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7.02.2018

Dr. Marilyn Glassberg Presents Findings on Stem Cell Treatments for Lung Diseases

Marilyn K. Glassberg, M.D., professor of medicine, surgery and pediatrics at the University of Miami Miller School of Medicine, spoke recently at an international health care conference held at the Vatican.

Glassberg, who is also director of the Interstitial Lung Disease Program and director of pulmonary diseases at the Interdisciplinary Stem Cell Institute, was the only lung disease expert in the world invited to speak at “Unite to Cure: A Global Health Care Initiative.” Her presentation was part of “The Pharmacy of the Future – Cardiovascular, Pulmonary and Neurodegenerative Diseases,” a panel discussion moderated by medical journalist Sanjay Gupta, M.D.

It was the Vatican’s fourth international conference on regenerative medicine, and the second at which Glassberg had spoken. She joined an international group of experts from a variety of disease fields.

Glassberg began her presentation discussing idiopathic pulmonary fibrosis (IPF), an incurable lung disease. She is one of the world’s leading authorities on IPF.

“This disease likely begins as an inflammatory process,” she said. “What happens to patients is, as time progresses, they can’t breathe any more. They become dependent on oxygen, they become respiratory cripples, and they die. They die fairly quickly — usually within three to five years. But behind the scenes is a very complex pathway that we are only beginning to understand.”

Glassberg noted that there are only two drugs approved to treat IPF, neither of which is a cure. In 2013, in a search for new directions, she began exploring using mesenchymal stem cells in therapies for chronic lung diseases in collaboration with Joshua M. Hare, M.D., director of the Interdisciplinary Stem Cell Institute, and the Louis Lemberg Professor of Medicine. By 2017, she had conducted and published a small human clinical trial that enrolled 11 idiopathic pulmonary fibrosis patients, nine of whom were treated and seven of whom completed follow-up.

During the 60-week trial — the longest such trial ever conducted in human subjects — the patients were divided into three groups. Each group received one dose of 20 million, 100 million or 200 million mesenchymal stem cells from healthy bone marrow donors. The trial demonstrated the safety of the treatment. It also demonstrated some resulting stability in certain lung function measurements, although results varied among the cohorts. Follow-up CT scans showed reduction in both inflammation and fibrosis. Glassberg and her team have now applied for funding for a Phase 2 multidose study of 21 patients.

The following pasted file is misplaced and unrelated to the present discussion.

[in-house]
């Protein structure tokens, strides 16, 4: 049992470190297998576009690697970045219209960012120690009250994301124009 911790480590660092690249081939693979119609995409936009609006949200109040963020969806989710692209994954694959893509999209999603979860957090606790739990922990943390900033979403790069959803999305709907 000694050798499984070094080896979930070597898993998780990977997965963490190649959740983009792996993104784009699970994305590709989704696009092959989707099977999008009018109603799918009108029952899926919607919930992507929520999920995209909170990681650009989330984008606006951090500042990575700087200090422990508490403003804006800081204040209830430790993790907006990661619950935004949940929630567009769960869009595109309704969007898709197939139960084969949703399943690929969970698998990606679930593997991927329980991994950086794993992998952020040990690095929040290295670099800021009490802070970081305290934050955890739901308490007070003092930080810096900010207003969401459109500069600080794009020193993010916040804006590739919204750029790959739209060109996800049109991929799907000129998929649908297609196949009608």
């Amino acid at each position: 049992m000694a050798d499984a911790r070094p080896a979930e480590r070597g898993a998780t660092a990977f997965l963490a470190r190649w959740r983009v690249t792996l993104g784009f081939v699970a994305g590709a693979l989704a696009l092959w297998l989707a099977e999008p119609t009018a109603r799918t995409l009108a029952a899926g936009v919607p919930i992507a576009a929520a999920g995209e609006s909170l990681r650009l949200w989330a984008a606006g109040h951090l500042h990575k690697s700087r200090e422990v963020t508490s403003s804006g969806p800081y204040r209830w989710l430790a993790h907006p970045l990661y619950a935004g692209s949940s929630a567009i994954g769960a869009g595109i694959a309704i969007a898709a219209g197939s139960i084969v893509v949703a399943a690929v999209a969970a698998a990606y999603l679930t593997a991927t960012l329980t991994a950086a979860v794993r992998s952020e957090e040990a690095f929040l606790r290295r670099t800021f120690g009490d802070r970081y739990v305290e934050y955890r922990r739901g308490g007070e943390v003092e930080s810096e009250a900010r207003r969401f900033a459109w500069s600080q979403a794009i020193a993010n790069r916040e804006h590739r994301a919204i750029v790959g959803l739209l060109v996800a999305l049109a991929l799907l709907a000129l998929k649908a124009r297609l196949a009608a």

With safety proven, they have already received funding for three additional studies of stem cell therapies for other lung diseases and lung transplantation.

“CELEB, which has completed enrollment, studies the safety and potential efficacy of mesenchymal stem cells in patients with non-cystic fibrosis bronchiectasis,” said Glassberg. “This is a chronic inflammatory disease with infection, and mesenchymal stem cells have potent effects on infection and on bacteria. It’s a safety study that will then move on to a multi-center study to determine the best source of stem cells and the right dose.

“ASTEC, which is currently enrolling, will study mild-to-moderate asthmatics, once again driven by our interest in inflammation.

“BOSS will study lung transplant patients. These patients have a five-year, 50 percent survival rate, but they all ultimately develop rejection of the transplanted organ. We spend hundreds of thousands of dollars to transplant them, and they don’t perform well, so we’re looking for something that may positively affect their outcome. There has been a small, preliminary safety study that looks to be of some benefit.”

The other panelists were Jan-Eric W. Ahlfors, CEO and chief scientific officer of Fortuna Fix, and Douglas W. Losordo, M.D., senior vice president of clinical, medical and regulatory affairs, and chief medical officer of Caladrius Biosciences, both clinical-stage regenerative medicine companies. Losordo is also clinical professor of medicine at the New York University Langone Medical Center and adjunct professor of medicine at the Northwestern University Feinberg School of Medicine.

“I am extremely proud to have been invited to speak, and to represent the Miller School, at two of the Vatican conferences,” said Glassberg. “I hope to come back in two years to report on groundbreaking therapies for patients with presently untreatable chronic lung diseases.”

A video of the panel discussion can be seen above. Glassberg gave the first presentation, and she answered follow-up questions from Gupta immediately afterward and at the very end of the panel discussion.

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